Sackler Centre for Consciousness Science

Theory and Modelling

Understanding consciousness requires new theory as well as new experiments.

By bridging disciplines from mathematics to psychiatry, the Sackler Centre is uniquely well placed to advance theory and experiment together.  Sackler Centre researchers have been actively contributing to the development of theoretical consciousness science in a number of important ways.

A key concept driving our theoretical approach is that of explanatory correlates of consciousness (ECCs). This idea builds on the currently-dominant approach of looking for ‘neural correlates of consciousness’, which are brain regions or processes that correlate with conscious level (e.g., the difference between being awake or asleep) and conscious content (a particular conscious experience).   But correlations are not themselves explanations, nor do they isolate causal relationships between brain activity and consciousness.  An ECC, by contrast, is a brain process that causally accounts for specific aspects of conscious phenomenology, thereby going well beyond correlations to provide real explanations of how brain, mind, and consciousness relate.

A good example of an ECC is that of ‘neural complexity’.  This is based on the insight that conscious experiences are both differentiated (each is one among a vast repertoire of possibilities) and integrated (each conscious scene is unified).  This suggests the underlying neural processes should also be simultaneously differentiated and integrated – i.e., ‘neurally complex’ in mathematically specific ways.  We are developing new approaches for measuring and modelling this kind of complexity, based on concepts of Lempel-Ziv complexity, Shannon entropy, synergy, causal density and integrated information. Datasets analysed include EEG recordings from subjects undergoing general anaesthesia, and intracranial depth electrode recordings from awake and asleep epileptic patients. We are also seeing whether these theoretically-driven approaches will help us better understand what underlies the pathological loss of consciousness in coma and the vegetative state.

Another prominent line of work has to do with 'predictive processing' or the 'Bayesian brain'.  On this view, perception is a process of inference on the (hidden) causes of sensory signals. At the Sackler Centre, as well as exploring the empirical implications of these ideas, we are generating new theory in several different directions.  We have extended predictive processing to interoception (the sense of the body from within), to account for emotion and subjective feeling states.  And we have developed versions of 'counterfactual' predictive processing in which the brain makes predictions about possible actions, and we use these ideas to help explain aspects of conscious phenomenology like 'objecthood' and 'presence'. We also work on the mathematical basis of predictive coding, with reference to the 'free energy principle'.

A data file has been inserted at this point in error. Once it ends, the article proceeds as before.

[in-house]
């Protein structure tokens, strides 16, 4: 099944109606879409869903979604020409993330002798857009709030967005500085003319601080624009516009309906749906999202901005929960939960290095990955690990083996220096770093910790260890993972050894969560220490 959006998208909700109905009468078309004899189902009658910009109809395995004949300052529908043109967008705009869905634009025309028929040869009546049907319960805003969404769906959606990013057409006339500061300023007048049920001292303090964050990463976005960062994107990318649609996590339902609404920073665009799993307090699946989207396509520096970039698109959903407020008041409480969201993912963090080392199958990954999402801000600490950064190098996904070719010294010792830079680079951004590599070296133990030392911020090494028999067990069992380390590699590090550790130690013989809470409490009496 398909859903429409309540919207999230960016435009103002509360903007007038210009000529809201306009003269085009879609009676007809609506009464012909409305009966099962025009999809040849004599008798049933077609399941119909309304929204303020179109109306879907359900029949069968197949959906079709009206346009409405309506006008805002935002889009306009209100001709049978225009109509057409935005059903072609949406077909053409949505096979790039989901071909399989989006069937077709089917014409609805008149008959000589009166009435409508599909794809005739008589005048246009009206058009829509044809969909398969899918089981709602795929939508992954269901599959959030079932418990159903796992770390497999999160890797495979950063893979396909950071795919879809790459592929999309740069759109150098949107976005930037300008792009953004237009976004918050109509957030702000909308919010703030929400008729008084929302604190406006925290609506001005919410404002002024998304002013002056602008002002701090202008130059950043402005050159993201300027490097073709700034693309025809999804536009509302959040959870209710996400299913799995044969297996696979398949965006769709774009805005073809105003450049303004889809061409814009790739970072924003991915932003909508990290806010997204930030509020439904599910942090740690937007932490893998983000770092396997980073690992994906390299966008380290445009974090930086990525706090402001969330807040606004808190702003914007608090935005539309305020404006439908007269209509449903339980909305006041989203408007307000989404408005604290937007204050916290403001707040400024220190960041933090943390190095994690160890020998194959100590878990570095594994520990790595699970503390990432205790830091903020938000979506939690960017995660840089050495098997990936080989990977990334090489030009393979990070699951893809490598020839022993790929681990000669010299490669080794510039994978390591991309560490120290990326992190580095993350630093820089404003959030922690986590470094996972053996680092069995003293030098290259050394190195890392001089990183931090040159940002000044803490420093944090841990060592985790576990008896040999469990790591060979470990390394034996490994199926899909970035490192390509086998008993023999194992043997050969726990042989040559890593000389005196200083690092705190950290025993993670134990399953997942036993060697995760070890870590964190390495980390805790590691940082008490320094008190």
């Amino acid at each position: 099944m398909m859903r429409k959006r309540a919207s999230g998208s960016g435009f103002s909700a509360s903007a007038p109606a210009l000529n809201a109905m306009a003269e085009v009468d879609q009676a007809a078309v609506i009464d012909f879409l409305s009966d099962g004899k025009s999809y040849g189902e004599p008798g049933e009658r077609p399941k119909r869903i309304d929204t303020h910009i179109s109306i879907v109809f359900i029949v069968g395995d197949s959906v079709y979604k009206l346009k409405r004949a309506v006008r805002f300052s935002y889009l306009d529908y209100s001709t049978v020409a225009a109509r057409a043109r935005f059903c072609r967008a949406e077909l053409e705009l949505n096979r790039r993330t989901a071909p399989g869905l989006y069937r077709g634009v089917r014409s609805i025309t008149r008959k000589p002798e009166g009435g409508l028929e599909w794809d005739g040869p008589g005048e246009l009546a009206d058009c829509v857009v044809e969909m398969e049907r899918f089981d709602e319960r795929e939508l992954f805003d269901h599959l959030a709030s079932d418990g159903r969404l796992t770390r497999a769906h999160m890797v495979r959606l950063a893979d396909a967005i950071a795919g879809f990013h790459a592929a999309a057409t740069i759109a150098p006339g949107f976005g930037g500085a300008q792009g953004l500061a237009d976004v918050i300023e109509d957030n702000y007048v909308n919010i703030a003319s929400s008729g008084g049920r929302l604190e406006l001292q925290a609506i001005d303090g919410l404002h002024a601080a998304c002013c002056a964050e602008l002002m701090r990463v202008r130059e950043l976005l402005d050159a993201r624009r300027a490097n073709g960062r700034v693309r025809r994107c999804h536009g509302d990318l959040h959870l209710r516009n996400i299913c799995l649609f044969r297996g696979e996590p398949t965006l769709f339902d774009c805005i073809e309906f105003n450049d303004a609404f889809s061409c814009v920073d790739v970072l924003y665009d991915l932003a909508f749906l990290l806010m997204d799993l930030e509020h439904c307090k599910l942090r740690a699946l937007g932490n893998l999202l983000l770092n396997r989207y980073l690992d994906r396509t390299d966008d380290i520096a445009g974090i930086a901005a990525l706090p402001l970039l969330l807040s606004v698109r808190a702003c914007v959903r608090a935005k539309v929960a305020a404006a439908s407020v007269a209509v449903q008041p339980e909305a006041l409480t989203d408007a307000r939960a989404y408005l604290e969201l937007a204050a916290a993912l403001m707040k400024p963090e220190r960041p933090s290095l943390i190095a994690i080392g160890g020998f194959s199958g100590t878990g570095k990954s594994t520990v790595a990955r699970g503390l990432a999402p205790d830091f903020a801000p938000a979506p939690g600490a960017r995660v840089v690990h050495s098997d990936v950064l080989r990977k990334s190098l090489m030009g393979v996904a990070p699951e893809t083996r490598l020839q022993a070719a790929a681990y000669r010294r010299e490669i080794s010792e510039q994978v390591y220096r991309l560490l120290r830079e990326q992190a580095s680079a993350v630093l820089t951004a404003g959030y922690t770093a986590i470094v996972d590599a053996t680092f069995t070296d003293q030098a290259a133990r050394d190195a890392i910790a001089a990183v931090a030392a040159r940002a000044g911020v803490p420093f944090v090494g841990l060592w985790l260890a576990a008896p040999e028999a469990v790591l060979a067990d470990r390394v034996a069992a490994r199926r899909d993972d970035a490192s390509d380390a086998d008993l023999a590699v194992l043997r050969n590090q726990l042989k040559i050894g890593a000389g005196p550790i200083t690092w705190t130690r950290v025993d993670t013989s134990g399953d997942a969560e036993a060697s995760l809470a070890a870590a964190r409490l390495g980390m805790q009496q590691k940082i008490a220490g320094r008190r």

The key to linking brain activity to consciousness – or to any brain function – is to be able to decipher causal interactions among different brain regions from neuroimaging data. One useful tool for doing this is Granger causality, a measure of ‘directed functional connectivity’ which is based on precedence and predictability. Put simply, one signal A is said to ‘Granger cause’ a different signal B if (and only if) A contains information that helps predict the future of B, over and above information already in the past of B. At the Sackler Centre we have been pioneering the theory and application of Granger causality to data from neuroscience. We have written the standard analysis software in the field, which is freely available as a fully-documented MATLAB toolbox, and we are examining how the method can applied in common neuroimaging contexts like functional MRI (fMRI), EEG, and intracranially recorded brain signals. 

References:

Barnett, L.C., and Seth, A.K. (2014). The MVGC multivariate Granger causality analysis toolbox: A new approach to Granger causal inference. Journal of Neuroscience Methods 223:50-68.

Barrett, A.B., and Seth, A.K. (2011). Practical measures of integrated information for time series data. PLoS Computational Biology, 7(1):e1001052

Barrett, A.B. (2014). An integration of integrated information theory with fundamental physics. Front. Psychol. 5(63).

Schartner, M., Seth, A.K., Noirhomme, Q., Boly, M., Bruno, M.-A., Laureys, S., and Barrett, A.B. (2015) Complexity of multi-dimensional spontaneous EEG decreases during propofol induced anaesthesia. PLoS One 10(8):e0133532

Seth, A.K., Barrett, A.B., and Barnett, L.C. (2015). Granger causality analysis in neuroscience and neuroimaging. Journal of Neuroscience 35(8):3293-3297

Seth, A.K. (2014). A predictive processing theory of sensorimotor contingencies: Explaining the puzzle of perceptual presence and its absence in synaesthesia. Cognitive Neuroscience (target article) 5(2):97-118

Seth, A.K., Barrett, A.B., and Barnett. L. (2011). Causal density and integrated information as measures of conscious level. Phil Trans R. Soc. A. 369:3748-3767